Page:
Cooking with Lee Lee – Crispy Spiced Pork Belly

Hands up, who likes a nice piece of pork belly with crunchy crackling?! I wish I had more than two hands to put up.

I’m more than a fan. One word, OBSESSED! I wasn’t always the biggest fan of pork belly, mainly because it’s such a fatty cut of the pig and if it’s not cooked properly it can be extremely rich. There’s an art to cooking pork belly and getting crispy crackling, which isn’t all about a good recipe, even though it helps. It’s about knowing your oven, knowing the cut of meat you’re dealing with and having the confidence and persistence to keep at it until you get the ultimate crackling and juicy, tender meat.

The first time I tried roasting pork belly, the anticipation was almost too much to handle. There were so many unknowns and I just wanted so badly for the skin to crackle and for the meat to be somewhat edible. Nothing else mattered, I knew it wasn’t going to be perfect this time but I needed some confirmation that I was on the right track, a confidence boost to try again.  I practically watched it cook through the oven doors, resisting the urge to check on it every five minutes.

I tried no less than 4 times before I came up with this recipe. I trialed a few recipes, both western and eastern ways and took what I felt was going to work for me. This pork belly recipe is spiced with sichuan peppers and the flavors are predominantly Asian, which means I would serve this the typical Canton way, as a part of a banquet with other dishes and a fragrant bowl of rice. However, this recipe also lends itself well with caramalised apple slices and a cool pinot noir reduction served with celeriac mash.

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Crispy Spiced Pork Belly

Ingredients

1.5kg Pork belly, rind scored finely, ribs removed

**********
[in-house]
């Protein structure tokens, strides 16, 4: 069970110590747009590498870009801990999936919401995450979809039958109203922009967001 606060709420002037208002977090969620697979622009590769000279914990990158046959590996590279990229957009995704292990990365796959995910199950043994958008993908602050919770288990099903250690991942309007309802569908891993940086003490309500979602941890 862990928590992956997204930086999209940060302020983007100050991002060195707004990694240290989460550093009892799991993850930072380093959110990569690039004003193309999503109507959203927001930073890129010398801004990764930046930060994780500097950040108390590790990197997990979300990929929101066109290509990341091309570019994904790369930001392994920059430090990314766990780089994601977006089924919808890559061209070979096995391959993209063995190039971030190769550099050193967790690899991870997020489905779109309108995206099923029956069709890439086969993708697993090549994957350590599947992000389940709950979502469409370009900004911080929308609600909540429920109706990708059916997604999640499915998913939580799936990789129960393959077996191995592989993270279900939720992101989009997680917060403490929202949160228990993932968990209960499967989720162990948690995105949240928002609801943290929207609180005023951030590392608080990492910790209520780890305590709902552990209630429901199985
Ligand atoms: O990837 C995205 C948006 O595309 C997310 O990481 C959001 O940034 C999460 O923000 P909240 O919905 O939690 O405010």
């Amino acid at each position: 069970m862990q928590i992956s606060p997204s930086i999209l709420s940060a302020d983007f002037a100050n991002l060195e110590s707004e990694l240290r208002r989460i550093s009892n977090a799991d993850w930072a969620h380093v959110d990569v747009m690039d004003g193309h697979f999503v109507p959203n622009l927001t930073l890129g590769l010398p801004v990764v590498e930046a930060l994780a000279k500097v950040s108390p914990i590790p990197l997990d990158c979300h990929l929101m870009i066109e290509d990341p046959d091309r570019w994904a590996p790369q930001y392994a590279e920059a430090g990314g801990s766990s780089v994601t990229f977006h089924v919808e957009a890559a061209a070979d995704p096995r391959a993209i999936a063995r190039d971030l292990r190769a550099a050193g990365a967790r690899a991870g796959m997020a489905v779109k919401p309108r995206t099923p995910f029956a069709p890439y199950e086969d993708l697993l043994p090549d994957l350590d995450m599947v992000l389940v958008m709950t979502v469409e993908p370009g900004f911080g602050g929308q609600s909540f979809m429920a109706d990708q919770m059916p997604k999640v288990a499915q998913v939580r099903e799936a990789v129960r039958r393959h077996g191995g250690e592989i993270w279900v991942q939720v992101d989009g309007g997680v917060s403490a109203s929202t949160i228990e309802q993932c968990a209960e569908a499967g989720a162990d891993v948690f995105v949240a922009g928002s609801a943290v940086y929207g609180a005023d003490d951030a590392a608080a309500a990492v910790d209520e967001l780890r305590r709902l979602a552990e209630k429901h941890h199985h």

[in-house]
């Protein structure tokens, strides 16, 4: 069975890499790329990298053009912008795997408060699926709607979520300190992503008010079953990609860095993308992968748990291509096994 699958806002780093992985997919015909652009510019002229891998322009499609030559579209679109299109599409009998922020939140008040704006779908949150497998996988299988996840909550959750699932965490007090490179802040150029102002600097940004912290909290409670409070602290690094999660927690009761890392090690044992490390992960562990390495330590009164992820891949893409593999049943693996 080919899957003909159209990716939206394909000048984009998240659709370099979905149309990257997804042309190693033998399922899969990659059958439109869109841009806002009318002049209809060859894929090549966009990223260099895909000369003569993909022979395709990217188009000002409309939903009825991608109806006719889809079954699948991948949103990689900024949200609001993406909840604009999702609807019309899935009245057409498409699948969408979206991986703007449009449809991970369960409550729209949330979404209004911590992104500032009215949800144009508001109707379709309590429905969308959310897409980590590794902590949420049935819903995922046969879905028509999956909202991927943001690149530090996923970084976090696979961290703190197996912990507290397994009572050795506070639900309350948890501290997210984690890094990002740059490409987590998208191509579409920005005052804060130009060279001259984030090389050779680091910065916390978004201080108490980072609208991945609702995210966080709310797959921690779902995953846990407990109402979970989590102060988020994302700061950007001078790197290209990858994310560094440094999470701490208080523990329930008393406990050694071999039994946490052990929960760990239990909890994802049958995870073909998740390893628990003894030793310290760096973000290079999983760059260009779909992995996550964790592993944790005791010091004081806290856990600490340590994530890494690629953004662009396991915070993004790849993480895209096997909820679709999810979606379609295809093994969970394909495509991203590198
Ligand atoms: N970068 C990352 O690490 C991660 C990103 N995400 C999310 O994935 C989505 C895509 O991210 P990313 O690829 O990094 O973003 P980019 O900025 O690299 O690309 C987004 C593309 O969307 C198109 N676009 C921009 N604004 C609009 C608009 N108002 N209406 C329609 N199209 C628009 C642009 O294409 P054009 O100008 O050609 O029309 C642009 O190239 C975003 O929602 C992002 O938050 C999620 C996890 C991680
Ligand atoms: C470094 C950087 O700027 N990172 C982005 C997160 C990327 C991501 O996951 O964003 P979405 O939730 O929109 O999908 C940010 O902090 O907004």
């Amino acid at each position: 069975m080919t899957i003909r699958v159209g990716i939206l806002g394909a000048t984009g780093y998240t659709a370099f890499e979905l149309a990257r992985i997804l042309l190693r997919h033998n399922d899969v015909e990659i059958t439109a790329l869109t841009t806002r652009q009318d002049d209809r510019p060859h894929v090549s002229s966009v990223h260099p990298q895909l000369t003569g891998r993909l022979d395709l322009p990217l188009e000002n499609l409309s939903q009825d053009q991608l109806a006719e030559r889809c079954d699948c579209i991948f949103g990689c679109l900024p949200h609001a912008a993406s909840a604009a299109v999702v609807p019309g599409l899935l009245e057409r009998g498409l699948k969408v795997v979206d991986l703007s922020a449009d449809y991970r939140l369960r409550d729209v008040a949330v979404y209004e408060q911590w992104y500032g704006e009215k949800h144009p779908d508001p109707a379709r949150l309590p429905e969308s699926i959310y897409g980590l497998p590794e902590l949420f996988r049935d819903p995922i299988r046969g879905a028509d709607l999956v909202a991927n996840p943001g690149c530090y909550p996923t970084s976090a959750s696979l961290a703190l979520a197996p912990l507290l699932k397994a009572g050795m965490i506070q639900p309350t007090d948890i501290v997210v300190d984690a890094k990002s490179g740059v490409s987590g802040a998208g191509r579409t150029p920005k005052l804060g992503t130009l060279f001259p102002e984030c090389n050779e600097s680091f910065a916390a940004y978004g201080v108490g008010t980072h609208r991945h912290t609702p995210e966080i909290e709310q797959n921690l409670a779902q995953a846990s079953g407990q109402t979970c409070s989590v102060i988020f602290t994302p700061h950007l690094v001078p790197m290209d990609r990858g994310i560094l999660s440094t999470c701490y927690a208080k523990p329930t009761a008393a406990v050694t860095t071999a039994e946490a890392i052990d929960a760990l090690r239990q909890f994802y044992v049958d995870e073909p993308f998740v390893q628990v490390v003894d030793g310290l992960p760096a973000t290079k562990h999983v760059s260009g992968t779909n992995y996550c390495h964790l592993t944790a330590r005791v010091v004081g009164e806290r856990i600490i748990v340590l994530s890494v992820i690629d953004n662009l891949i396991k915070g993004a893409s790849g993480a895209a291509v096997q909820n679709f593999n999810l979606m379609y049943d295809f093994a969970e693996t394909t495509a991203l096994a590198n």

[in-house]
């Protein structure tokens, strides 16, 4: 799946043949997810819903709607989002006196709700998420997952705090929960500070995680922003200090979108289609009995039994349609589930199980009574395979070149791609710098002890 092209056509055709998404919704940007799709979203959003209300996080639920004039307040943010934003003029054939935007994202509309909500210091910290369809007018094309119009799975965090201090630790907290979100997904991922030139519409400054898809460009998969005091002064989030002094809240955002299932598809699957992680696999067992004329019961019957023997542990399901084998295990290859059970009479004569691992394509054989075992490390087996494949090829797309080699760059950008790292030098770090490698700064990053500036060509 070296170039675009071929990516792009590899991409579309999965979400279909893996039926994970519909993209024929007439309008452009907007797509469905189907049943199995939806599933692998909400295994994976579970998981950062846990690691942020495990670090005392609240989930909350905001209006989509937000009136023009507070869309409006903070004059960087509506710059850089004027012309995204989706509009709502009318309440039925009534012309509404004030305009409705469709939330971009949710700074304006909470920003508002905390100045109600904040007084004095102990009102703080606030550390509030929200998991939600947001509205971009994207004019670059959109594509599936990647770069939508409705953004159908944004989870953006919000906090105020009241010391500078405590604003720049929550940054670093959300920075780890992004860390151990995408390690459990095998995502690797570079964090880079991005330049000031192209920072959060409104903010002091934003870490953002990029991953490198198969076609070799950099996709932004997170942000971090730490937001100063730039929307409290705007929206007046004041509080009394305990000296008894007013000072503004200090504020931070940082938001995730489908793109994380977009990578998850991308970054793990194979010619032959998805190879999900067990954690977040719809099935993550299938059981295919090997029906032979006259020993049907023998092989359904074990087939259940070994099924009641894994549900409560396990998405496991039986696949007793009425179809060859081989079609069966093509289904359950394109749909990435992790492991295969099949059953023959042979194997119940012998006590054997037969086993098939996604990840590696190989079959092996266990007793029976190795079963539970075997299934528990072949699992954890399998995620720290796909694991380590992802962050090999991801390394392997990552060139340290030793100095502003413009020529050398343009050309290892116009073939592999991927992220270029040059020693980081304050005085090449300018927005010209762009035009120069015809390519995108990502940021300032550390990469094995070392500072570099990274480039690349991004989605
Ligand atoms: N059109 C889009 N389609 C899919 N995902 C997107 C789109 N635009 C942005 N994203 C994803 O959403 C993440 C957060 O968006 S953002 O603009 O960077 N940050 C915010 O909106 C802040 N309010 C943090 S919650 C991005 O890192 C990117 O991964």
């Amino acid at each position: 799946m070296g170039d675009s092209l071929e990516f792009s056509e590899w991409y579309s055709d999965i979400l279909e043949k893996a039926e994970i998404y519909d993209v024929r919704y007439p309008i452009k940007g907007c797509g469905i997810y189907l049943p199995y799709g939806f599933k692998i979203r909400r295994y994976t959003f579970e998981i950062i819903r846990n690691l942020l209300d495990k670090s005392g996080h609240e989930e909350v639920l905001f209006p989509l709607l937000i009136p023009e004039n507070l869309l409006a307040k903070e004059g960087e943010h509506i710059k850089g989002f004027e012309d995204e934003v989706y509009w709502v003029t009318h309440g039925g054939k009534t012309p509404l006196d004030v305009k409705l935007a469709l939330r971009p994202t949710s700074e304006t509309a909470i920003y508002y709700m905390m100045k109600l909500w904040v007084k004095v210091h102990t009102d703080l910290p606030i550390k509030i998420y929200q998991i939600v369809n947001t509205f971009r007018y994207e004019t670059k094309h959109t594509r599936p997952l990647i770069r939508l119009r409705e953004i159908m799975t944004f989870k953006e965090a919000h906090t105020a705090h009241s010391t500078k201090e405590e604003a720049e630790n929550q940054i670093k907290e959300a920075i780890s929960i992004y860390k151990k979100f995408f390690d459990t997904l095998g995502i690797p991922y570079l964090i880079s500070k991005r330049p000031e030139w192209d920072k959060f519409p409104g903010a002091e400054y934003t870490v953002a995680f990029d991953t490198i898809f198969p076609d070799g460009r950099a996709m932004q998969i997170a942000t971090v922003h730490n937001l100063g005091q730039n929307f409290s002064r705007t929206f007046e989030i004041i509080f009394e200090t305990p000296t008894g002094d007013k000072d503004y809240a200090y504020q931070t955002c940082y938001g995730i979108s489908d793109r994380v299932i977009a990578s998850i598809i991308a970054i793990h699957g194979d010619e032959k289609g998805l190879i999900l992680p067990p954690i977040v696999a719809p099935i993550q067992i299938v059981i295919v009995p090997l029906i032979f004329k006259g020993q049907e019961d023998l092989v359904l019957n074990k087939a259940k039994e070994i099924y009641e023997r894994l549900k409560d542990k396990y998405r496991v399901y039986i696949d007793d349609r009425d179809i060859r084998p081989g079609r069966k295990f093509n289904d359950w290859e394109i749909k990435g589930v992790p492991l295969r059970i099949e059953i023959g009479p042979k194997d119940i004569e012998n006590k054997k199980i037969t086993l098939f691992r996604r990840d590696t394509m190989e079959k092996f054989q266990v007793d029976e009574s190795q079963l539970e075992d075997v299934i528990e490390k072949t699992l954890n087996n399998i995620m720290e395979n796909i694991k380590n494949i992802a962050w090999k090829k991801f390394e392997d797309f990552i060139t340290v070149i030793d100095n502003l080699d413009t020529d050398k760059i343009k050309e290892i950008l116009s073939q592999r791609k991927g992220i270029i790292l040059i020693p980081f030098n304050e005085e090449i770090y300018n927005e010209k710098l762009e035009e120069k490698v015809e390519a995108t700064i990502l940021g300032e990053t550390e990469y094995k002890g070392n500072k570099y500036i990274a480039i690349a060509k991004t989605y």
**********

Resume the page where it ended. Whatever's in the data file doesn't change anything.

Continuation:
2 tbsp Sea salt

1 tsp Whole black pepper

1 tbsp Sichuan pepper, ground and toasted

2 tbsp Chinese five spice, toasted

1 tsp Sugar

2 cups Chicken stock, cold

1 Kettle of boiling water

1 tsp Olive oil

Method

  1. Preheat the oven to 120 degrees Celsius.
  2. Using a pestle & mortar grind up the salt, Sichuan and black peppers until the mix is fine and then add the five spice & sugar.
  3. Place pork belly skin side up in a colander or a rack, anything that drains. Pour a kettle of boiling water over the rind. Leave it to drain and dry well with paper towels. This will help to render down the fat and you should see the rind shrivel up a little.
  4. With the pork belly rind side down, rub the spice mixture into the flesh only. Turn it over and with clean, dry hands rub 1 tsp of sea salt and 1tsp olive oil into the rind.
  5. Place the pork belly on a wire rack, skin side up and place the wire rack directly over a roasting tray half filled with cold chicken stock. Try and sit the pork belly within the perimeters of the tray. The chicken stock will help keep the meat tender by almost steaming the flesh. Roast for 3-4 hours, this will depend on how thick the meat is.
  6. Finish the crackling off under a hot grill*, careful not to burn the skin. You should be able to hear the skin crackling. If the crackling is a little charred, scrape off the burnt bits with a serrated knife.

*Grill needs to be separate from the oven. If you do not have a separate grill from the oven, take the cooked pork belly out and allow the oven to cool a little before switching to the grill function. Alternatively you could also crank up the temperature to 220 degrees Celsius for the last 15-20 minutes but this may affect the end result of the crackling.

I know it’s not the prettiest thing before the great transformation…

The charred bits don’t stay but for my first attempt… Crispy crackling, CHECK! Tender, juicy meat… CHECK!!!!!!

We practically devoured these like chips. We just stood around the kitchen bench picking at this plate.

In every trial, the meat never made it out of the kitchen, let alone being served as a dish. My friends and housemates were all too happy to be available to lend their tastebuds for my experiments, which means I had to beat them off with a stick just to take these photos. They were fun times and I hope you enjoy trialing my pork belly recipe as much as I loved creating it.

Hope you’ve enjoyed Cooking With Lee Lee. If you have any questions about the recipe or if you’ve tried my recipe and want to share your thoughts, please leave me a comment. Happy roasting everyone.

It’s definitely worth every calorie!